Need a new phone? Looking to borrow a boogie board for a day at the beach? Tired of buying party supplies you’ll use just once? Stop. Buy Nothing instead.
Sharing abundance and building community, that’s the theme behind the Buy Nothing Project, a hyper-local gift economy. No money is spent—it’s not allowed. Neither is trading or bartering. This economy is strictly for gifting.
“If you’re brave enough to ask for something, somebody has got something to give you,” says Terri Griswold, 54, of theBuy Nothing Morgan Hill/San Martin.
Griswold, who had been involved with the Buy Nothing Project in San Lorenzo Valley, moved to Morgan Hill when the local group needed an admin.
A year later the group has 700 members and owes its growth to Griswold.
“Word of mouth just got out like crazy,” says Griswold. “People were telling their neighbors and friends about it.”
“The motto of the Buy Nothing project groups are to give where you live,” says Griswold.
If you don’t live in Morgan Hill or San Martin, you don’t have to go far. Gilroy has a Buy Nothing group too.
Both mothers of young children, Bethany Lira, 31, and Michelle Serrano, 37, brought Buy Nothing to Gilroy and the group has grown to 630 members in just over a year.
Serrano is thrilled to be part of such a big global movement.
“It’s pretty amazing because they didn’t start it that long ago and it’s all over the place,” says Serrano.
Two friends seeking to create a hyper-local gift economy began an experiment in their hometown on Bainbridge Island, Washington. The premise: “Buy Nothing, Give Freely. Share the Bounty.”
The idea traveled through Facebook like wildfire and since the Buy Nothing Projectwas launched in July 2013, it has grown to over 280,000 members in 1,300 groups across 18 nations.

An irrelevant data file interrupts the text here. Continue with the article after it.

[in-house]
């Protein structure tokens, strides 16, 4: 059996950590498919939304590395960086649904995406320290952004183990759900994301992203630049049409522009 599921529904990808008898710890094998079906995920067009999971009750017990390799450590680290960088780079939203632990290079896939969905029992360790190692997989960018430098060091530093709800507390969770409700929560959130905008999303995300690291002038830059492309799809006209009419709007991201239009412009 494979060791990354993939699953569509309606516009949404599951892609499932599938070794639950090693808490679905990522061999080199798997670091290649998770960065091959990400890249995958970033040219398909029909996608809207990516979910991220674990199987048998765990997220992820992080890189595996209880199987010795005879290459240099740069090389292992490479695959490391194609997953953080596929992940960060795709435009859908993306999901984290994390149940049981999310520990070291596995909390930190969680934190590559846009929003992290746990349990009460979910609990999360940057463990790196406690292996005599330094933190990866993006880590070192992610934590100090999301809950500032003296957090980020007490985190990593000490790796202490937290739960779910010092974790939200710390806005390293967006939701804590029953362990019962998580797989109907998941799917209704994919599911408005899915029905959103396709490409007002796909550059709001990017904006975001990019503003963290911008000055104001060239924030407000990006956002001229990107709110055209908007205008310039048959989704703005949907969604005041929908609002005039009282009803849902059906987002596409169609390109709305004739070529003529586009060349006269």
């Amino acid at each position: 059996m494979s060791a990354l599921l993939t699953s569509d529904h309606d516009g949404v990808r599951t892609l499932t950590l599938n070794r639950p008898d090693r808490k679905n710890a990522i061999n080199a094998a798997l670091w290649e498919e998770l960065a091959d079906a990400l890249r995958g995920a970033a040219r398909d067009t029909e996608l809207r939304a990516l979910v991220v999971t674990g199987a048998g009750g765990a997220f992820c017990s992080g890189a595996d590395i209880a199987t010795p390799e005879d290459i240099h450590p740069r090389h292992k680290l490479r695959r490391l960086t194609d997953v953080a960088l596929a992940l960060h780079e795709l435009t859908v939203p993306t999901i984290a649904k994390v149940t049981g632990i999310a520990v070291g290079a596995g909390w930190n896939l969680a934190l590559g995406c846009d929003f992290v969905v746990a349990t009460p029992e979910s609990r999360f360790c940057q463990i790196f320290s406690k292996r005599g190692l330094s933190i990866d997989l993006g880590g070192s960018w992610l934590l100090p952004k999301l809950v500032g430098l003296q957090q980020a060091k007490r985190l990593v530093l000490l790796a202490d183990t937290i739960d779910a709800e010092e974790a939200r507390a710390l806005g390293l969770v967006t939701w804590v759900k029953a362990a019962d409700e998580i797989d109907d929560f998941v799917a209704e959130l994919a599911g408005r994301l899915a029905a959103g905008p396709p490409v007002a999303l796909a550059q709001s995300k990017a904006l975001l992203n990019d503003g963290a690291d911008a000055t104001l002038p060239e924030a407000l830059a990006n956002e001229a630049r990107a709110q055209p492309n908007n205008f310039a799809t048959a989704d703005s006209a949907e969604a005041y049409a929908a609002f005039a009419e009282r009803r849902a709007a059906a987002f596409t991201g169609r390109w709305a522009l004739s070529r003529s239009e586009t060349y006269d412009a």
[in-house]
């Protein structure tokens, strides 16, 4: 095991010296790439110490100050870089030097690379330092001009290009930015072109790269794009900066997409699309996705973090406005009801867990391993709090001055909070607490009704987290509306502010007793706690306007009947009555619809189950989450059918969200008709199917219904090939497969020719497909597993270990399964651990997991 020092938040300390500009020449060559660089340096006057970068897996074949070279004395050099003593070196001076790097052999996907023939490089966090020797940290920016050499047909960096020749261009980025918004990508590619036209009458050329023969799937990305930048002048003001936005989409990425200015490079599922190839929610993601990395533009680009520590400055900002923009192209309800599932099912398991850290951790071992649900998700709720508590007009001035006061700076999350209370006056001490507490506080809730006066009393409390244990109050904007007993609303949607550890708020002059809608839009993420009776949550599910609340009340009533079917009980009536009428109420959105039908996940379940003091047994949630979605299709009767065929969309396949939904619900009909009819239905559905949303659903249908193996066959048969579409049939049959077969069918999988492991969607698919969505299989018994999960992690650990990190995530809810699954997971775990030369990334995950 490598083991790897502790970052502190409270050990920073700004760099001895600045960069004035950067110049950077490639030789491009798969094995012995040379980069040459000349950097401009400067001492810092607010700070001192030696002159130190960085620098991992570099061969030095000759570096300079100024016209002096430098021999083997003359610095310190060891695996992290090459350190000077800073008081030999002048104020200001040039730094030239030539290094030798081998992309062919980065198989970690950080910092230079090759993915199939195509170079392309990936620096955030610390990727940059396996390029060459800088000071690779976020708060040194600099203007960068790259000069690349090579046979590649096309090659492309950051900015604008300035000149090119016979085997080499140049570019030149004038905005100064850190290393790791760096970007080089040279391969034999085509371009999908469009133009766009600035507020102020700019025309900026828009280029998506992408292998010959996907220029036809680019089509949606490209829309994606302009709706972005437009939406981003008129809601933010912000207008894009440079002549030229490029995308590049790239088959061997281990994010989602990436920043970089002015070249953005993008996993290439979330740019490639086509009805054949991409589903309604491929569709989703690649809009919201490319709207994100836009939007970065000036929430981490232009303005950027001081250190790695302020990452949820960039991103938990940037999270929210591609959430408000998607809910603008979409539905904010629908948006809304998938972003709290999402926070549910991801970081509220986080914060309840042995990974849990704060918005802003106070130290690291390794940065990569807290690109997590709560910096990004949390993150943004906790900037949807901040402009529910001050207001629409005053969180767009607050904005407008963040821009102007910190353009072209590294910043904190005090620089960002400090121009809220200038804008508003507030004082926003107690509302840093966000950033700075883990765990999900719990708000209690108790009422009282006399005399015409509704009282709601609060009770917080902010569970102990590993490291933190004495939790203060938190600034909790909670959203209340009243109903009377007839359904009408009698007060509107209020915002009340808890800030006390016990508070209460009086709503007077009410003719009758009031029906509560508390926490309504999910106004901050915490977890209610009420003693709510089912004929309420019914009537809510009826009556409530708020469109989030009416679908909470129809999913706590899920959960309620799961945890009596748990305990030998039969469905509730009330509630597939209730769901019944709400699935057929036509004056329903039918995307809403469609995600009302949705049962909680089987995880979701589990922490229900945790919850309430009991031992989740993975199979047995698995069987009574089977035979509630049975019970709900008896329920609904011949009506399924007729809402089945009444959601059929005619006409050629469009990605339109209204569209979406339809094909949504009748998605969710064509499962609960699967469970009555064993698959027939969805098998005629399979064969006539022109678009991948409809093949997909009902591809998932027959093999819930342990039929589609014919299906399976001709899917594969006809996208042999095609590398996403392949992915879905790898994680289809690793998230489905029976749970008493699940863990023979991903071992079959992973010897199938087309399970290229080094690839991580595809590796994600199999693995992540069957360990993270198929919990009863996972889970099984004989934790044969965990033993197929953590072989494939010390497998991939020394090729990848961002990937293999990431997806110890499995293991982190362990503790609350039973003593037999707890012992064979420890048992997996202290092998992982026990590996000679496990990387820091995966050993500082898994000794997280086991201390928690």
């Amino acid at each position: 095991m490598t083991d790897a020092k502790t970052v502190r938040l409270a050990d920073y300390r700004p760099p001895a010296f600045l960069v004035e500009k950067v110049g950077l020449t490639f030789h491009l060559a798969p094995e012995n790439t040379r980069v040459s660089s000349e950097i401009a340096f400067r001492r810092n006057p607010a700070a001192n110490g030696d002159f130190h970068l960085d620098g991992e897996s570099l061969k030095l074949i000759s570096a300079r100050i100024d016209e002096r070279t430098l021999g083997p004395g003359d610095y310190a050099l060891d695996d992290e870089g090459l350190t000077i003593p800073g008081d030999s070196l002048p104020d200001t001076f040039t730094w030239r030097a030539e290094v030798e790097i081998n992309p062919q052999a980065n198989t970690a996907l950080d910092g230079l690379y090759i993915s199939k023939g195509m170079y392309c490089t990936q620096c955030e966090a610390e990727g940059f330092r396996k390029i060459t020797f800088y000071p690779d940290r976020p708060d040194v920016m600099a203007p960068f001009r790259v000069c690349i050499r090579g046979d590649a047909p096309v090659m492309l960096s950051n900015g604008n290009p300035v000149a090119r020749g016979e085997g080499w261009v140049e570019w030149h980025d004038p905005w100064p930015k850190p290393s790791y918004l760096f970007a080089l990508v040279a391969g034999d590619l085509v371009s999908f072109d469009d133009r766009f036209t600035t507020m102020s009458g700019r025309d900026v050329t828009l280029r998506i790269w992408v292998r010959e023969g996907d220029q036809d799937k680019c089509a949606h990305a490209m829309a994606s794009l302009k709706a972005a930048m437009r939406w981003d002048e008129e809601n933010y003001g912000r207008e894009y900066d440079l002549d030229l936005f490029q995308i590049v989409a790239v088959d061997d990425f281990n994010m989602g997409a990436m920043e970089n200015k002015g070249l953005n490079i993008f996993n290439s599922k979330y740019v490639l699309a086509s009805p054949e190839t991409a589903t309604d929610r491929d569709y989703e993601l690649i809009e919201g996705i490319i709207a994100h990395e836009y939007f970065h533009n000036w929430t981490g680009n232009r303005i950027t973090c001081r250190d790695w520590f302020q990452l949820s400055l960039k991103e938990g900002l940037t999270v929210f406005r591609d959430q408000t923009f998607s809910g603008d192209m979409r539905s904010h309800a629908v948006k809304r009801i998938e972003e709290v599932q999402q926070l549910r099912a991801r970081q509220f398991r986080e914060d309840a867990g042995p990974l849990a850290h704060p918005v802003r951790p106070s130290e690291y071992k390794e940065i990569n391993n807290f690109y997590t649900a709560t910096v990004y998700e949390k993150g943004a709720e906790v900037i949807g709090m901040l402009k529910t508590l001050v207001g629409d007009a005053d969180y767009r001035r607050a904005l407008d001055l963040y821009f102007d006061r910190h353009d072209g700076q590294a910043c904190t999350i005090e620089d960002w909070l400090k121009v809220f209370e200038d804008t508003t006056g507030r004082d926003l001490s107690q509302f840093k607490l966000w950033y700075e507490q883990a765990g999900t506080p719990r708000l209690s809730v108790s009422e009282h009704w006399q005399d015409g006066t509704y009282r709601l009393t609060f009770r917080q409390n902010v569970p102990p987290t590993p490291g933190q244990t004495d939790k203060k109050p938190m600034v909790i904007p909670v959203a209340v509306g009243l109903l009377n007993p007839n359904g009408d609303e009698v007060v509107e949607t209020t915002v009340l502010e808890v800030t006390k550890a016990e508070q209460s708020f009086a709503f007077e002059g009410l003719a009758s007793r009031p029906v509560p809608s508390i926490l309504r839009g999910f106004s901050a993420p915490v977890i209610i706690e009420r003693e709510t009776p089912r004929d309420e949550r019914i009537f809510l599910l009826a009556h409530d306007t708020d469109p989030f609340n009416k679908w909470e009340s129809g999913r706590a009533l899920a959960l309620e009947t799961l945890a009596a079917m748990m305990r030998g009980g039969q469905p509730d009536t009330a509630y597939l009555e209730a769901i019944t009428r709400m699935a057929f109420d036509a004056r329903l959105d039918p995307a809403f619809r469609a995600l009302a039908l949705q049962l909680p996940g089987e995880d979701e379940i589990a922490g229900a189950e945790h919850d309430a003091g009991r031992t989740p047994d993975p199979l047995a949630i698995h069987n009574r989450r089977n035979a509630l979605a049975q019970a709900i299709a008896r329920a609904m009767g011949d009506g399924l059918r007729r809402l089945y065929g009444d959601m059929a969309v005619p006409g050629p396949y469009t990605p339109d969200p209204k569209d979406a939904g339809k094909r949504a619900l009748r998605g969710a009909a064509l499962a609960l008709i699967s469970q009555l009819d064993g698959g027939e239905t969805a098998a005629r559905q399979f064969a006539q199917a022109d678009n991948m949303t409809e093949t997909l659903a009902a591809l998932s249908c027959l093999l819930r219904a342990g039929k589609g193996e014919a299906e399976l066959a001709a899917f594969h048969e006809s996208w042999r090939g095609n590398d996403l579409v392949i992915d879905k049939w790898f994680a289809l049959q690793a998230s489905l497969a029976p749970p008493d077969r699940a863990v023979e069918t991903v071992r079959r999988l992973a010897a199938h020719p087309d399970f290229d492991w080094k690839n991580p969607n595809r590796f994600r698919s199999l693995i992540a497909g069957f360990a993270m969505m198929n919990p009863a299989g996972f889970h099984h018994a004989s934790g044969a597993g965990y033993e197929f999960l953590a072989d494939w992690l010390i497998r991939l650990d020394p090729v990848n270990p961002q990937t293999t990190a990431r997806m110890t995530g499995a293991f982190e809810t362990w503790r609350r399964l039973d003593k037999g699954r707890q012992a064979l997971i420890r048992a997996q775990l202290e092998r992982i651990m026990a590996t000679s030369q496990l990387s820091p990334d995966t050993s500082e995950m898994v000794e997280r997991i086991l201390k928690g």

“We had a really thriving group there in my town and from there I moved to south San Jose and started one in my community because there wasn’t one.I just bought down here and I was instantly looking for the group for Gilroy,” says Gilroy admin Jennifer Verner, 38, who moved to San Jose from Canada before settling in Gilroy earlier this year.
The concept isn’t just about saving money, it’s also about building community where you live.
There is such a variety of the amount of stuff that people can offer to give, says Griswold. “You’re never going to know if you don’t ask. And I do see a variety of people who may not typically be in need,” she says.
The admins work to help monitor the group interactions and also to keep people active by making up daily challenges.
For instance, on Tuesdays, Griswold says she might ask people to give away or ask for anything that begins with a “T.”
“It was pretty slow at first, so I might do a Big Ask—Little Ask,” says Lira.
“Like, I asked for dental floss—something super simple, but then I also asked for a new iPhone, because my husband’s was broken,” she says. Lira didn’t get the iPhone, but she’s seen people get washing machines and Verner says she’s heard of people gifting cars.
Serrano says it’s more about the value than the cost.
“It’s interesting because normally you’d say, ‘well, the best thing I got was the thing that had the most monetary value.’”
But when she asked for and received a vintage suitcase for her six-month-old’s photo shoot, it saved her precious time.
“That to me was the coolest thing because I got exactly what I wanted,” says Serrano.
In the Buy Nothing gift economy, members are also preventing everyday items from going to the landfill.
“I hate knowing that my stuff, if I don’t want to use it anymore, is going to go to junk. So I think this is a nice way for people to share the things that they don’t need any longer. It’s basically a recycling program for your neighbors,” says Verner, who adds that her family of four has moved to a smaller trash bin.
The Buy Nothing project also promotes other activities, like meet-ups or group garage sales.
“Everyone just brings stuff and puts it out and it’s free,” says Verner.
The group might also pass around a traveling basket of clothing based on size, she says.
“Someone takes it and takes what they want and puts what they don’t want anymore in it. And the bag travels,” says Verner. “It’s a good way to share clothing as well that maybe you’re tired of but would be great for somebody else.”
Serrano says, “People just need to come and check it out, I think there’s something for everyone. Everybody has things they can give away. It’s not just for moms. It’s for everybody.”
To find out more about the Buy Nothing Project visit buynothingproject.org or look on Facebook for a Buy Nothing group in your area.